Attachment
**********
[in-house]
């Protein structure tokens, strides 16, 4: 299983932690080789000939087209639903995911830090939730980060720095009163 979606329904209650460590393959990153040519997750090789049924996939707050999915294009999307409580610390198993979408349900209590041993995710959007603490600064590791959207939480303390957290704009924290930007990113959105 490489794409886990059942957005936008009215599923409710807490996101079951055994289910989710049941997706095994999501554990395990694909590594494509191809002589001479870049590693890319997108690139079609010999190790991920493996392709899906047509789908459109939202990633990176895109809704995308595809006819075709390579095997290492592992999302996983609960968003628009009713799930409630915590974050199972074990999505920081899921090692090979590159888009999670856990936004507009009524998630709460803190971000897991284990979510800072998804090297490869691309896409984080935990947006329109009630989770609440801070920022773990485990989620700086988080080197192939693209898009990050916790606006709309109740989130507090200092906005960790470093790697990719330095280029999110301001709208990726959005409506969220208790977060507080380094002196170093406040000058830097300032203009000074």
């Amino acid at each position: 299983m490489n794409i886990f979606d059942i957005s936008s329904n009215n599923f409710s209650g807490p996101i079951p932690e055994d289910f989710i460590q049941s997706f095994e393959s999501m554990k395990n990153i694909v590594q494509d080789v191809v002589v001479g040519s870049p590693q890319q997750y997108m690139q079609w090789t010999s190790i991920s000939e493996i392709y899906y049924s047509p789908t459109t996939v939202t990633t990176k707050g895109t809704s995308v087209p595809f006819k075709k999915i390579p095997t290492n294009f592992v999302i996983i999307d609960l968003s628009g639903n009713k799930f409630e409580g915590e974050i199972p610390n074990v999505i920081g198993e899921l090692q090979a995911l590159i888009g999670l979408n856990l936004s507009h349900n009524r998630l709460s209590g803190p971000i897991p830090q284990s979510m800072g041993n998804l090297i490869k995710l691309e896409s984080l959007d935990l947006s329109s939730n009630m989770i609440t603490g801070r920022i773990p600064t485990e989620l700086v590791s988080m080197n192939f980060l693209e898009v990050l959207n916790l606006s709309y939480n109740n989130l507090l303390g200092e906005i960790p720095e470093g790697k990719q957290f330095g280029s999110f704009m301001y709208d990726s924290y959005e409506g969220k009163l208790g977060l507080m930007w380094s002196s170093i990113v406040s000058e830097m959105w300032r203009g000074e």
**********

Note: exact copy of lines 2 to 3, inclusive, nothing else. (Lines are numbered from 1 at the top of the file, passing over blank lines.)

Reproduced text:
């Protein structure tokens, strides 16, 4: 299983932690080789000939087209639903995911830090939730980060720095009163 979606329904209650460590393959990153040519997750090789049924996939707050999915294009999307409580610390198993979408349900209590041993995710959007603490600064590791959207939480303390957290704009924290930007990113959105 490489794409886990059942957005936008009215599923409710807490996101079951055994289910989710049941997706095994999501554990395990694909590594494509191809002589001479870049590693890319997108690139079609010999190790991920493996392709899906047509789908459109939202990633990176895109809704995308595809006819075709390579095997290492592992999302996983609960968003628009009713799930409630915590974050199972074990999505920081899921090692090979590159888009999670856990936004507009009524998630709460803190971000897991284990979510800072998804090297490869691309896409984080935990947006329109009630989770609440801070920022773990485990989620700086988080080197192939693209898009990050916790606006709309109740989130507090200092906005960790470093790697990719330095280029999110301001709208990726959005409506969220208790977060507080380094002196170093406040000058830097300032203009000074």
């Amino acid at each position: 299983m490489n794409i886990f979606d059942i957005s936008s329904n009215n599923f409710s209650g807490p996101i079951p932690e055994d289910f989710i460590q049941s997706f095994e393959s999501m554990k395990n990153i694909v590594q494509d080789v191809v002589v001479g040519s870049p590693q890319q997750y997108m690139q079609w090789t010999s190790i991920s000939e493996i392709y899906y049924s047509p789908t459109t996939v939202t990633t990176k707050g895109t809704s995308v087209p595809f006819k075709k999915i390579p095997t290492n294009f592992v999302i996983i999307d609960l968003s628009g639903n009713k799930f409630e409580g915590e974050i199972p610390n074990v999505i920081g198993e899921l090692q090979a995911l590159i888009g999670l979408n856990l936004s507009h349900n009524r998630l709460s209590g803190p971000i897991p830090q284990s979510m800072g041993n998804l090297i490869k995710l691309e896409s984080l959007d935990l947006s329109s939730n009630m989770i609440t603490g801070r920022i773990p600064t485990e989620l700086v590791s988080m080197n192939f980060l693209e898009v990050l959207n916790l606006s709309y939480n109740n989130l507090l303390g200092e906005i960790p720095e470093g790697k990719q957290f330095g280029s999110f704009m301001y709208d990726s924290y959005e409506g969220k009163l208790g977060l507080m930007w380094s002196s170093i990113v406040s000058e830097m959105w300032r203009g000074e």